Jean-François Leboeuf & YK Hong
Local Artist Gallery: Raws
October 3 - November 1, 2014
The Sovereigns, featuring work by Jean-François Leboeuf (Montreal, Canada) & YK Hong (Brooklyn, NY) will run October 3rd – November 1st, with an opening reception on the First Friday Artwalk October 3rd 6-10pm at Darger HQ. Concurrently, Raws will be showing his recent photographs in the Local Artist Gallery. Jean-François Leboeuf, YK Hong and RAWS’ work is rebellious, revolutionary and defiant. They are supreme rulers, sovereigns, possessing power of their own expressions and their work is done independently and without outside interference, defying conventional notions of gender, race, sexuality and societal norms.
Darger HQ is delighted to announce that Jean-François Leboeuf (Montreal, Quebec, Canada) received a Council of Arts and Letters of Quebec (CALQ) travel grant for his exhibition at Darger HQ. Leboeuf will be exhibiting his large-scale graphite drawings from his Bâtard Series, videos, as well as a live performance at 9pm at the opening. Leboeuf received his Master of Arts L'Université du Québec à Montréal (UQAM) and his Bachelor of Visual Arts at Laval University (Quebec, Canada) and Ecole des Beaux- Arts de St- Etienne (France).
Leboeuf states, “With the remains of a junk culture and abundant relics of possible daily trivial, my work probes the strange and grotesque by amalgam and recontextualization. My multidisciplinary corpus cites even as it plunders the American consumer cultures, however, having a soft spot for decadent, frivolous and marginalized. Combinations of signs and morals are giving birth to fictional beings who take flesh in performance and set video scene. The actions are portrayed in a certain banality while often switching to absurdity and irreverence. This coarseness is however washed by a meticulous formal treatment when the shares become photography or the characters are realistically portrayed. Identity disorder, chaos semiotic allegory of excess...it's on these tracks that wander my performances, videos, photographs, drawings and installations.”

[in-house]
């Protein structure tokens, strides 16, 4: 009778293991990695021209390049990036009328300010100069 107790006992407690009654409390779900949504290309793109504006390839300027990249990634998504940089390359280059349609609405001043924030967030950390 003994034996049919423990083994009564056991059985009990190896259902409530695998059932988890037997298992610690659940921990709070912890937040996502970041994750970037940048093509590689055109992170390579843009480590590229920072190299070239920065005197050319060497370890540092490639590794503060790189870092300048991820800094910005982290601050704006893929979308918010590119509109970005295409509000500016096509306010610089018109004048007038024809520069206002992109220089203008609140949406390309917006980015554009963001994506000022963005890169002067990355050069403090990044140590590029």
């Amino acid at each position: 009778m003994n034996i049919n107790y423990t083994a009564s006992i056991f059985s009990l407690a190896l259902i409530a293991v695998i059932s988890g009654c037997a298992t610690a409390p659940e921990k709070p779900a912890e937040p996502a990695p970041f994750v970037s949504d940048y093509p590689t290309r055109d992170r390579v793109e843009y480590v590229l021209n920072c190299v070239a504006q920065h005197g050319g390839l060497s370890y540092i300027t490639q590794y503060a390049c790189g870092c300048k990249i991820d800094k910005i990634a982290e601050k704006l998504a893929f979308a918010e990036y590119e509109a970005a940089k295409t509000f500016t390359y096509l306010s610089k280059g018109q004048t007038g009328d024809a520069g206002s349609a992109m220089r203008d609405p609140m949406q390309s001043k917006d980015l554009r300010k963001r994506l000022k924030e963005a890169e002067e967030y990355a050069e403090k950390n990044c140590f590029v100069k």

YK Hong (Brooklyn, NY) is an internationally and domestically exhibiting artist who is constantly pushing the boundaries of art and cross-disciplinary work. She draws from her multi-cultural and trans-global background to incorporate ideas of struggle and anti-oppression into her work. Her pieces portray the possibility of revolution and change in the everyday struggle. Hong will be presenting her Metonymy sculptures for the exhibition.
Hong’s statement on the Metonymy Series:
The suspended leather and metal clusters from Metonymy Series are not unlike the communities we form; they are gatherings connected to each other yet also distinctly separate in their own agencies. At times we follow social patterns and regulation, and yet also manage to assert our uniqueness. It is a political act to exist as part of a social structure as a collective people as well as through our struggles to find independence. Each piece in Metonymy is made up of a series of leather constructions, which are also able to be worn on the body. When dissected and exploded, there are "outfits" that represent distinct identities and personalities. There is humanity within our separateness and independence, even if at first we may seem to merely be part of the mass of humanity. Leather evokes ideas of taboo, class, sex, sexuality in addition to an extreme range of emotions and reactions. People have a simultaneous fear and affinity toward leather and the attachments created around it. Communities have been ostracized because of it, while others have been given exclusive social status. It intimates the notion of armored protection, a sense of a living form, and mythical legends. It touches upon people’s unspoken conditioning around class, race, sexuality and gender. It is rebellion. Metonymy expresses our desires and trepidation around society’s biases and prejudices, around the passion to be an individual and a part of a collective identity. We are sums of our parts, as individuals and social beings. As clusters. Thus, our desire to be unique and a part of a whole are reconcilable, and can and do produce beauty in everything around us.
Raws, also known as musical phenomenon Plack Blague, will be displaying his recent photographs in the Local Artist Gallery. The show’s title is D1$//TR^CT1ON$ - AN UN-NATURAL DIGITAL LOOK AT THE NATURAL. His work is playfully dark and often documents his work as an underground performance artist and musician. Raws has shown at the Bemis Underground, Lux Center, Tugboat Gallery, Sheldon Art Gallery and the Black Lodge in Dallas.